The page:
(WOMENSENEWS)–A bunch of movies are opening May 8 but let’s start with the one most definitely not to miss: the biopic "Noble." It’s about Christina Noble (Deirdre O’Kane), an Irishwoman who transformed past personal adversity into the will to do good for others by establishing a network of centers for homeless children in Vietnam and Mongolia. Her compelling story is presented with appealing cinematic style. This affecting film is as noble as its main character and sure to inspire.
More May 8 Openers
"5 Flights Up," the cinema adaptation of Jill Ciment‘s "Heroic Measures," stars Diane Keaton and Morgan Freeman. The duo beautifully captures the comfort of a long and loving relationship as well as the struggle to ease with grace into senior life. After living in the same Brooklyn, N.Y., apartment for four decades, the couple decides to trade in their five-flight walkup in Williamsburg for an apartment in an elevator building in Manhattan. This sets off a drama of personal introspection and financial stress as they traipse from place to place, evaluating New York’s real estate offerings. Freeman and Keaton are both wonderful to watch, as always.
"Saint Laurent" is a dramatic biopic about the legendary designer from 1967 to 1976, during the height of his powers as an icon of style and marketing genius. We find him surrounded by an abundance of glamor and decadence; dressing gorgeous women in tuxedos, see-though blouses and other innovative haute couture costumes. Gaspard Ulliel‘s performance brilliantly delivers Yves Saint Laurent‘s flamboyance, which is beautifully showcased by Jeremie Renier‘s turn as Pierre Berge, Saint Laurent’s longtime partner, and Lea Seydoux‘s seductive Loulou de la Falaise, Saint Laurent’s muse. The story is galvanizing. The cinematography is beautiful. The editing is stunningly smart. And the costumes are divine. If you love fashion and cultural history, don’t miss "Saint Laurent."
"Hot Pursuit," directed by Anne Fletcher, is abundantly silly and sometimes funny. The femme-centric comedy pairs a by-the-book police officer (Reese Witherspoon) and a drug lord’s widow (Sofia Vergara) on a trans-Texas road trip, with one detailed to escort and safely deliver the other to testify at a high profile trial. The storyline is predictable, but the script takes some unexpected turns as the not-gal-pals are chased by mobsters and crooked cops and forced into oddball situations. At one point, they camouflage themselves as deer grazing by the side of the road. At another, Witherspoon disguises herself as a Justin Bieber lookalike. Witherspoon and Vergara play off each other well and score some big laughs. But, as female road trip movies go, "Hot Pursuit" doesn’t reach the heights of "Thelma and Louise." And in the tough lady cop category, Witherspoon’s characterization falls far short of any of Sandra Bullock’s uniformed ladies.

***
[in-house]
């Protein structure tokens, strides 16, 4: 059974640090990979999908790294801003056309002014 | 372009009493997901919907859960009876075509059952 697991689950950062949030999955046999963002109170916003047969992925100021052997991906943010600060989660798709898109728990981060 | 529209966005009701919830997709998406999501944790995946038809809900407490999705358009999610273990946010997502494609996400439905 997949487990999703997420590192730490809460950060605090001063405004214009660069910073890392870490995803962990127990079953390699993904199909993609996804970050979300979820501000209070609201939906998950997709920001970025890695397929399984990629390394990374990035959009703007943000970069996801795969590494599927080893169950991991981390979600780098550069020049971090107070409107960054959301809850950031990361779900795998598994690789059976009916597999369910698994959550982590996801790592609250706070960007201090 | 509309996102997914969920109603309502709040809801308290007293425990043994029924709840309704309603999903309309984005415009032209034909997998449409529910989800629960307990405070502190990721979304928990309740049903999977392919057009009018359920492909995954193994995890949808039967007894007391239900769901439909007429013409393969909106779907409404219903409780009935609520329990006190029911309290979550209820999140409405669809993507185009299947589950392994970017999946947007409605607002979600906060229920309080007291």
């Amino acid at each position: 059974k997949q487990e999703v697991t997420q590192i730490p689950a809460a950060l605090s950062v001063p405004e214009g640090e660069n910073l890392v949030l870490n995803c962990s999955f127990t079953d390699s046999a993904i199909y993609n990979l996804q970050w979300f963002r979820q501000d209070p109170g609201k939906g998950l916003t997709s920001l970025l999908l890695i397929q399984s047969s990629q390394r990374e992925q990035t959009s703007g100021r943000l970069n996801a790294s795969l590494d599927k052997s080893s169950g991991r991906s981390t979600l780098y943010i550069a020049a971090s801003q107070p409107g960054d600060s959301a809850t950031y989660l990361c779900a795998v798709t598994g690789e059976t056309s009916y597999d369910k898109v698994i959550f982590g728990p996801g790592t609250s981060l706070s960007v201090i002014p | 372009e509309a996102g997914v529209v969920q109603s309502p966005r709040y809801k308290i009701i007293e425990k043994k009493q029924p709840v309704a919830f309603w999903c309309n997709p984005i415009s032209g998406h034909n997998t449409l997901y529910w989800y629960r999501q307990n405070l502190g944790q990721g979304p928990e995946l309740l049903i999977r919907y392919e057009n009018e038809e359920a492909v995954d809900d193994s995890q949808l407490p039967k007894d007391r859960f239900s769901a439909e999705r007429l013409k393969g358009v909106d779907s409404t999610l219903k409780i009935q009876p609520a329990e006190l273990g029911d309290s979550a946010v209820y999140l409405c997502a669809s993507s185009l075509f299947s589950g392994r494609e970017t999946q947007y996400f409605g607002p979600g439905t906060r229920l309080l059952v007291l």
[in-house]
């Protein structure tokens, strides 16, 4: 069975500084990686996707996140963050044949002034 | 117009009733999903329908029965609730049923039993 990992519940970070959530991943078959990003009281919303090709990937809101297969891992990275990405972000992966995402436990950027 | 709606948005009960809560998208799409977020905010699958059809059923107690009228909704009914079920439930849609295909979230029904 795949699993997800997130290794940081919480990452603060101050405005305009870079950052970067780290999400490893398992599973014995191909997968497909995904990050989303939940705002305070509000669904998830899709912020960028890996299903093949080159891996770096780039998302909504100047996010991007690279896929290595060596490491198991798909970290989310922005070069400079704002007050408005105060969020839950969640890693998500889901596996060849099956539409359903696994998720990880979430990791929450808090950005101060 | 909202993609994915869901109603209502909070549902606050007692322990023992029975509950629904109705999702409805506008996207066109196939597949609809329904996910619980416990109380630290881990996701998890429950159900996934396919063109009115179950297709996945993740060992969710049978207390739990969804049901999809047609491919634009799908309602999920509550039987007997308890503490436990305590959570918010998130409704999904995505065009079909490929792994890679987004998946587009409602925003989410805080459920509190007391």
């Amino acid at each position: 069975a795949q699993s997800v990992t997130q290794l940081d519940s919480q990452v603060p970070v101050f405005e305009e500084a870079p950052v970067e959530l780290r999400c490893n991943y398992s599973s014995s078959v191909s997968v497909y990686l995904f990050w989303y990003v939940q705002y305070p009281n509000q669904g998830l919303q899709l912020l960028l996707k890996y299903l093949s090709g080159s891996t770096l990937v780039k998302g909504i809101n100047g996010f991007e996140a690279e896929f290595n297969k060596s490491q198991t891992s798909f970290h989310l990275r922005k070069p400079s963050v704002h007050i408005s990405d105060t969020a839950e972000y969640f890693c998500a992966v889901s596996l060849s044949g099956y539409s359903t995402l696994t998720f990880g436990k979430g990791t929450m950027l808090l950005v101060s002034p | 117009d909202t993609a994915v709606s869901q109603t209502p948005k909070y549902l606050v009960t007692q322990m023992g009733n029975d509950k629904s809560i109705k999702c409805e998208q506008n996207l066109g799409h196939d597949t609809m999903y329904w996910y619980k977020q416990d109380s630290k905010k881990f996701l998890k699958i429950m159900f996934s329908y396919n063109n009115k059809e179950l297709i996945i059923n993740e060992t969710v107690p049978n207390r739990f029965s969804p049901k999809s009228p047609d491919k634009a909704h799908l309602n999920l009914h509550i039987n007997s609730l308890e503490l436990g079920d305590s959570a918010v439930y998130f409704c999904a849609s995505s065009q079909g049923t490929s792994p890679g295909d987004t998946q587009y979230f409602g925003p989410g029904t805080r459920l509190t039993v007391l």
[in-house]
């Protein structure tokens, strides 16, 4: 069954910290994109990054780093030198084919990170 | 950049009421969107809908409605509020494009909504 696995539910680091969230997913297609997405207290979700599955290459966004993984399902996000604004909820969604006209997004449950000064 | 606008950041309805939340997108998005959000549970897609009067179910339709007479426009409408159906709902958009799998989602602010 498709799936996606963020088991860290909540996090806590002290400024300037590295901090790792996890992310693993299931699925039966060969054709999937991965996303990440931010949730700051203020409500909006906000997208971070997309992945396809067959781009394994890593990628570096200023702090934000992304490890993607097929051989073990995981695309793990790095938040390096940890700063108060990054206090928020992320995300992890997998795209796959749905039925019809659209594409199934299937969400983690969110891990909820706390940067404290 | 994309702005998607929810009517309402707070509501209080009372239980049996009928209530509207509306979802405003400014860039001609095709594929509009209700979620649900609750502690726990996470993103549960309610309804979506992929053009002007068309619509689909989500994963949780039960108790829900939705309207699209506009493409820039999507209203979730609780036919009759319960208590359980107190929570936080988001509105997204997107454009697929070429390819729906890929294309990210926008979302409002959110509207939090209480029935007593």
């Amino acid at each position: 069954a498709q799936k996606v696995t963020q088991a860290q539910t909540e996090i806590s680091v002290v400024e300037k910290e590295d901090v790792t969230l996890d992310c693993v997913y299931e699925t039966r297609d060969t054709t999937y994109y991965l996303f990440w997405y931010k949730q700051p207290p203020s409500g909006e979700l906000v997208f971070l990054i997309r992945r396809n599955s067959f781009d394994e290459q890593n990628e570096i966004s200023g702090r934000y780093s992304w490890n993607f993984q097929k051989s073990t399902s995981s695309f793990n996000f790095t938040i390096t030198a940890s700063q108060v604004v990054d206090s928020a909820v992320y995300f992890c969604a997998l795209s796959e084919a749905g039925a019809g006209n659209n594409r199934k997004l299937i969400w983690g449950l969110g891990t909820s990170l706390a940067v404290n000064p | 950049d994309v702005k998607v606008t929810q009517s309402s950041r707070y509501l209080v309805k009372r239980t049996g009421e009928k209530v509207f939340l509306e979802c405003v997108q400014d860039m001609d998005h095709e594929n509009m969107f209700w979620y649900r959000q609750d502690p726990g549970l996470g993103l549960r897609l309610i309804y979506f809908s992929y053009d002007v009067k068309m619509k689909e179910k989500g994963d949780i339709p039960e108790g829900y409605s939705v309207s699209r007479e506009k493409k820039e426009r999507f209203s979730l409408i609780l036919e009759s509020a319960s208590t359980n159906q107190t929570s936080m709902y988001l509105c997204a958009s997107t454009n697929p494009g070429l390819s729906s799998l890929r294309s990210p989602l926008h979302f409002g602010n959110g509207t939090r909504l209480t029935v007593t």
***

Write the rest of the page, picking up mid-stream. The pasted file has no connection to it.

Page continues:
"Preggoland" is a comedy penned by Sonja Bennett who also stars as a 30-something woman who’s stuck in a life that’s going nowhere. She’s had the same grocery clerk job since high school and still lives with her father. Married friends with children seem to have left her behind until she starts saying she’s pregnant. Everyone believes her and she begins living a lie. The ways in which Bennett, as a writer and actress, works the situation are quirky and endearing. Filled with warmth and humor, the film gently explores women’s expectations and role playing.
"Maggie" is a femme-centric horror flick. Abigail Breslin plays a Midwestern teenager who is infected by some mysterious disease that turns the afflicted into zombies. There is an outbreak of the disease in her small town. There is no cure. Everyone knows she will soon seek to devour human flesh. The doctors and town officials determine that she must be put into quarantine to await sure death. But her adoring father (Arnold Schwarzenegger) is determined to see her through the disease-triggered transformation and save her. The best thing about this movie is the makeup. Breslin looks truly dreadful.
Opening May 13
"One Cut, One Life" is the final collaboration between documentarian Lucia Small and her longtime filmmaking partner, mentor and best friend Ed Pincus, a pioneering titan in the nonfiction genre of direct cinema. Pincus succumbed to leukemia in November 2013. As it chronicles the disease’s progression, the film intimately explores the professional and personal relationship between the two filmmakers and Pincus’ wife and children, all of whom appear on screen in tight close up, sometimes passing the camera from one to another, openly sharing their deepest feelings and needs. Without censoring themselves, the filmmakers turn their cameras on themselves, using their art to reveal their psyches in a masterpiece of personalized direct cinema. Brilliant. Brave. Moving. A must-see.
Stay tuned for more May openers next week.
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